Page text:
Geek Activism Ideas

In my post Activists and Geeks unite! a commenter left a great link to Devanshu Mehta‘s 95 Theses of Geek Activism. I put them here bellow the fold for you to read. [Thank you Devanshu for using the Creative Commons Attribution-NonCommercial-ShareAlike 2.5 License.] Please go check out Devanshu’s site and send him some love for writing this. I’m not a religious person, spiritual maybe, but we all need to be inspired once in awhile to do right by other people. These points are inspiring!

  1. Reclaim the term ‘hacker’. If you tinker with electronics, you are a hacker. If you use things in more ways than intended by the manufacturer, you are a hacker. If you build things out of strange, unexpected parts, you are a hacker. Reclaim the term.
  2. Violating a license agreement is not theft.
  3. All corporations are not on your side.
  4. Keep in touch with everyone you can vote for and make sure you know where they stand on the issues you care about.
  5. More importantly, make sure they know where you stand on the issues you care about.
  6. Everything will enter the public domain some day- even Mickey Mouse.
  7. Read the original 95 theses. Yes, they are irrelevant to these causes. Yes, they are religious- and not even close to my religion. And yes, they are 500 years old. But they do demonstrate how stating your beliefs clearly, effectively and publicly to challenge the status quo can change the world. Of course, I have no delusions of grandeur!
  8. Use TOR for privacy and anonymity.
  9. Trusted computers must not be trusted.
  10. Democrats may seem to be on your side, but keep an eye on them. They may only be the lesser of two evils.
  11. Republicans may seem to be the enemy, but that is only because they are in power now. The true enemy is a lack of accountability.
  12. Read Eric Raymond’s The Cathedral and the Bazaar.
  13. Why do I have to jump through hoops just to get video off my own home movie DVDs?
  14. Know the DMCA so you know what you are up against.
  15. The true enemy is the line: “If you haven’t done anything wrong, what do you fear?” The problem with that line, as Schneier has said, is that it assumes that the desire for privacy implies wrong-doing.
  16. Proprietary data formats must never store public information.
  17. Some corporations are on your side- find them and reward them.
  18. No one has ever told me where I could play my 45 RPMs. Why are my MP3s any different?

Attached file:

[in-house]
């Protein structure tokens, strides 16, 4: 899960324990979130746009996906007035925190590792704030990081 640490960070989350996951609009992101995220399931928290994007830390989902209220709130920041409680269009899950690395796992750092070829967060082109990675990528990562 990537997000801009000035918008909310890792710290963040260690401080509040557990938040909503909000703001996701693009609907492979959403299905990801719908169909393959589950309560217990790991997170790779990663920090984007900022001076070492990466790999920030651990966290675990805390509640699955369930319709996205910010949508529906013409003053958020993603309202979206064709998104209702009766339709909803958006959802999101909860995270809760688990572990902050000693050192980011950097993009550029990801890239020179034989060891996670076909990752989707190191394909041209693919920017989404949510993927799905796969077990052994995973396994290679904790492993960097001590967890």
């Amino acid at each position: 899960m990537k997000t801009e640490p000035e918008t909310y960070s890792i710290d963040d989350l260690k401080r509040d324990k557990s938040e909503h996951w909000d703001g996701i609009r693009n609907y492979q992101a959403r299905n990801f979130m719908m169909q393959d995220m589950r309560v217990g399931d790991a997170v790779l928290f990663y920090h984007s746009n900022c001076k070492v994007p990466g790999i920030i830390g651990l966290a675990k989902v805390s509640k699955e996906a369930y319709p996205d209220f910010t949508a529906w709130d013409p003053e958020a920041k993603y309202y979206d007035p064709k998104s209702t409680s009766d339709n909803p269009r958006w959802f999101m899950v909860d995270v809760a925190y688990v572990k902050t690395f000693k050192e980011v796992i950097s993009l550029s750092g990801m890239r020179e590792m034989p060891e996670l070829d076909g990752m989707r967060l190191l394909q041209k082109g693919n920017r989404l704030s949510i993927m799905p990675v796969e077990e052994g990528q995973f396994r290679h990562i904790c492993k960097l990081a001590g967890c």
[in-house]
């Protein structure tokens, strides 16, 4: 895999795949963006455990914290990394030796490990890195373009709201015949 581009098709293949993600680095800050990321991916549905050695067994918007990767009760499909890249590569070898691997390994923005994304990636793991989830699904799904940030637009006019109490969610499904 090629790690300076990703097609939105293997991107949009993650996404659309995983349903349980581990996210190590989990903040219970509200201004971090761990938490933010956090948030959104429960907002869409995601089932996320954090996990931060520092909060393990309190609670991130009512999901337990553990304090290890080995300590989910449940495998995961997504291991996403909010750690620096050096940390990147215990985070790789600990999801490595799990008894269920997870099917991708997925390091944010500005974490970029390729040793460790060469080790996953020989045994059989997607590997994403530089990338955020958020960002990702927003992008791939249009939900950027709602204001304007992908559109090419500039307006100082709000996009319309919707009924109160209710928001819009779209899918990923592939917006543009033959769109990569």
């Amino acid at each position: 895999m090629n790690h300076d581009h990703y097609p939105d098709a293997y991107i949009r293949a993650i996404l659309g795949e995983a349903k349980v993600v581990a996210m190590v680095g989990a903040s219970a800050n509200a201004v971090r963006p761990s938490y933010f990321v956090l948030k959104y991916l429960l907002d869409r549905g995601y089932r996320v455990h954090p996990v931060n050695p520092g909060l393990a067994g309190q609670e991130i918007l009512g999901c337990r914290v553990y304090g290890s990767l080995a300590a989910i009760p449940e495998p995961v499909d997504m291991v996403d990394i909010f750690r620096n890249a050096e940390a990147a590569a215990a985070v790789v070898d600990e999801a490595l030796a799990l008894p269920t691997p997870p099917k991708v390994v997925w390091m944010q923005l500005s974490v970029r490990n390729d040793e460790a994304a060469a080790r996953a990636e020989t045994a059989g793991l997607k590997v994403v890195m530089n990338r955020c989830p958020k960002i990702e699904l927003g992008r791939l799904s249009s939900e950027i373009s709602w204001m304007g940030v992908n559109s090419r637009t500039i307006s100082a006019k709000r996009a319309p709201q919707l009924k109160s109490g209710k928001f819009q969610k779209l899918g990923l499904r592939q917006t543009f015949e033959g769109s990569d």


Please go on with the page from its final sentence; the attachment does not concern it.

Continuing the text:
19. The analog hole is not a hole. The world is analog.
  20. If you are in the US, let your Senator know what you feel.
  21. Treating your customers like criminals- or potential criminals- will turn customers away.
  22. This bears repeating, treating paying customers as potential criminals is a losing strategy.
  23. Some corporations may seem to be on your side, but are not.
  24. Fair use is a good thing.
  25. Use multiple operating systems regularly so you truly understand interoperability.
  26. Write to your local newspaper- they can shape the opinions of the people do not understand the issues we care about.
  27. Do not follow the Electronic Frontier Foundation, participate in it.
  28. Read of Thoreau’s words on civil disobedience.
  29. Data mining will not stop terror.
  30. Express your opinion in public.
  31. Blog.
  32. The GPL is not gospel, but it comes close.
  33. Use multiple MP3/music players so you truly understand interoperability.
  34. If you are in the US, let your house representative know how you feel.
  35. Those in favor of suspending some liberties for security, answer this: “Who watches the watchers?”
  36. Except for extreme cases, the government should not be in the business of parenting our children.
  37. When arguing with people who disagree, be polite, but not condescending.
  38. RFID is just a technology- its existence does not make us more secure.
  39. Now and in the future, presence of encryption implies nothing. In fact, whatever it does imply is none of your business. Without any other probable cause, the user must not bear the burden of explaining reasons for use of encryption.
  40. Flame wars help the other side.
  41. New technologies to promote and develop media will prosper because of computers and the Internet, not inspite of it.
  42. Security is a trade-off- what are you willing to give up?
  43. Calling Microsoft evil buys you nothing- it only polarizes the argument.
  44. Holding Google to its “Don’t do evil” mantra buys us a lot.
  45. Read of Gandhi’s actions in civil disobedience. Discover Satyagraha.
  46. Use Creative Commons.
  47. Understand the difference between civil disobedience and breaking the law.
  48. Can’t find anything to watch on network TV? Watch Democracy TV.
  49. Frame the argument in terms of the average person, not the edge-case geek. These problems affect geeks first, but will affect everyone in the future.
  50. Privacy, civil liberties and civil rights are a slippery slope. The reason we continuously fight for them is not that we all seek a utopian society where doves fly free- in fact, I seek a perpetual ‘tug-of-war’ where the rope gradually slips in the direction of my beliefs.